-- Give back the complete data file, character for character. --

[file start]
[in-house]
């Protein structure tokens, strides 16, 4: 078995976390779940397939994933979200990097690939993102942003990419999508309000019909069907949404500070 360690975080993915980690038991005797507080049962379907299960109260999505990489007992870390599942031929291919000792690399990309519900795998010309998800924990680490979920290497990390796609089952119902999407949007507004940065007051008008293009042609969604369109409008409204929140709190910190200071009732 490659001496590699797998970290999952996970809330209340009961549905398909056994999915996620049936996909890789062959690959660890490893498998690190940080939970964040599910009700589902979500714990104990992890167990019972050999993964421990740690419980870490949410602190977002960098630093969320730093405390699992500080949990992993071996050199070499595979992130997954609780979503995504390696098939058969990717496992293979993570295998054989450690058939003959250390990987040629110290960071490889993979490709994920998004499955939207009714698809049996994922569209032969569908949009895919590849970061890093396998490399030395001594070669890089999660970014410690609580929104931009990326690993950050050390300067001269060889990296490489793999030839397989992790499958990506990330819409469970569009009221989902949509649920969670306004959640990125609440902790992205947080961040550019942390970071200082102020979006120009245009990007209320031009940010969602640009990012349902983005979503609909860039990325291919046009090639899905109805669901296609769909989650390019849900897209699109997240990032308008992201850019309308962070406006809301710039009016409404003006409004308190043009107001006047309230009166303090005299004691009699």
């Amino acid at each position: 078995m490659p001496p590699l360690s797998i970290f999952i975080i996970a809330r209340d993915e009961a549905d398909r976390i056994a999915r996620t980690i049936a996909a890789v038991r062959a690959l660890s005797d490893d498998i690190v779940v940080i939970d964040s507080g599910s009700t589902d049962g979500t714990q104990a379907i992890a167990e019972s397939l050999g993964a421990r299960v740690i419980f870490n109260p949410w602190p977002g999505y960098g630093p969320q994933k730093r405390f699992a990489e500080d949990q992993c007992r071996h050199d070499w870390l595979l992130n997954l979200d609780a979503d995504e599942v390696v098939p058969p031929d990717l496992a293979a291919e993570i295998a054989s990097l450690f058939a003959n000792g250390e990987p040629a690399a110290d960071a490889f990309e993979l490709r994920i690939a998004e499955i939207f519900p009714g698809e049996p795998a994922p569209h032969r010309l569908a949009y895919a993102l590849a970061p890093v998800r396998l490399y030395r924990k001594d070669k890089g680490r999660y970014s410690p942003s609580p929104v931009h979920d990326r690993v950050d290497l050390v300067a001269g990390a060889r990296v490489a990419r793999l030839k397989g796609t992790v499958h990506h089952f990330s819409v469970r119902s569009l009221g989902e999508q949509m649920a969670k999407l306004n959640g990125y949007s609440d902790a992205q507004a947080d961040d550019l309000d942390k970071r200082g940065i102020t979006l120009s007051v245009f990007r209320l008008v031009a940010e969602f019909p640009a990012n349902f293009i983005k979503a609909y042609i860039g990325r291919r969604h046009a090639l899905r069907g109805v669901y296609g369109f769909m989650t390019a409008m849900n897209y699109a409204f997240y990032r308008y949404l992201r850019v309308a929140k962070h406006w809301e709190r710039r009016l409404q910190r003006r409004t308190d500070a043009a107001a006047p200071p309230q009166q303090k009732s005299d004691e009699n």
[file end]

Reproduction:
[in-house]
């Protein structure tokens, strides 16, 4: 078995976390779940397939994933979200990097690939993102942003990419999508309000019909069907949404500070 360690975080993915980690038991005797507080049962379907299960109260999505990489007992870390599942031929291919000792690399990309519900795998010309998800924990680490979920290497990390796609089952119902999407949007507004940065007051008008293009042609969604369109409008409204929140709190910190200071009732 490659001496590699797998970290999952996970809330209340009961549905398909056994999915996620049936996909890789062959690959660890490893498998690190940080939970964040599910009700589902979500714990104990992890167990019972050999993964421990740690419980870490949410602190977002960098630093969320730093405390699992500080949990992993071996050199070499595979992130997954609780979503995504390696098939058969990717496992293979993570295998054989450690058939003959250390990987040629110290960071490889993979490709994920998004499955939207009714698809049996994922569209032969569908949009895919590849970061890093396998490399030395001594070669890089999660970014410690609580929104931009990326690993950050050390300067001269060889990296490489793999030839397989992790499958990506990330819409469970569009009221989902949509649920969670306004959640990125609440902790992205947080961040550019942390970071200082102020979006120009245009990007209320031009940010969602640009990012349902983005979503609909860039990325291919046009090639899905109805669901296609769909989650390019849900897209699109997240990032308008992201850019309308962070406006809301710039009016409404003006409004308190043009107001006047309230009166303090005299004691009699």
């Amino acid at each position: 078995m490659p001496p590699l360690s797998i970290f999952i975080i996970a809330r209340d993915e009961a549905d398909r976390i056994a999915r996620t980690i049936a996909a890789v038991r062959a690959l660890s005797d490893d498998i690190v779940v940080i939970d964040s507080g599910s009700t589902d049962g979500t714990q104990a379907i992890a167990e019972s397939l050999g993964a421990r299960v740690i419980f870490n109260p949410w602190p977002g999505y960098g630093p969320q994933k730093r405390f699992a990489e500080d949990q992993c007992r071996h050199d070499w870390l595979l992130n997954l979200d609780a979503d995504e599942v390696v098939p058969p031929d990717l496992a293979a291919e993570i295998a054989s990097l450690f058939a003959n000792g250390e990987p040629a690399a110290d960071a490889f990309e993979l490709r994920i690939a998004e499955i939207f519900p009714g698809e049996p795998a994922p569209h032969r010309l569908a949009y895919a993102l590849a970061p890093v998800r396998l490399y030395r924990k001594d070669k890089g680490r999660y970014s410690p942003s609580p929104v931009h979920d990326r690993v950050d290497l050390v300067a001269g990390a060889r990296v490489a990419r793999l030839k397989g796609t992790v499958h990506h089952f990330s819409v469970r119902s569009l009221g989902e999508q949509m649920a969670k999407l306004n959640g990125y949007s609440d902790a992205q507004a947080d961040d550019l309000d942390k970071r200082g940065i102020t979006l120009s007051v245009f990007r209320l008008v031009a940010e969602f019909p640009a990012n349902f293009i983005k979503a609909y042609i860039g990325r291919r969604h046009a090639l899905r069907g109805v669901y296609g369109f769909m989650t390019a409008m849900n897209y699109a409204f997240y990032r308008y949404l992201r850019v309308a929140k962070h406006w809301e709190r710039r009016l409404q910190r003006r409004t308190d500070a043009a107001a006047p200071p309230q009166q303090k009732s005299d004691e009699n």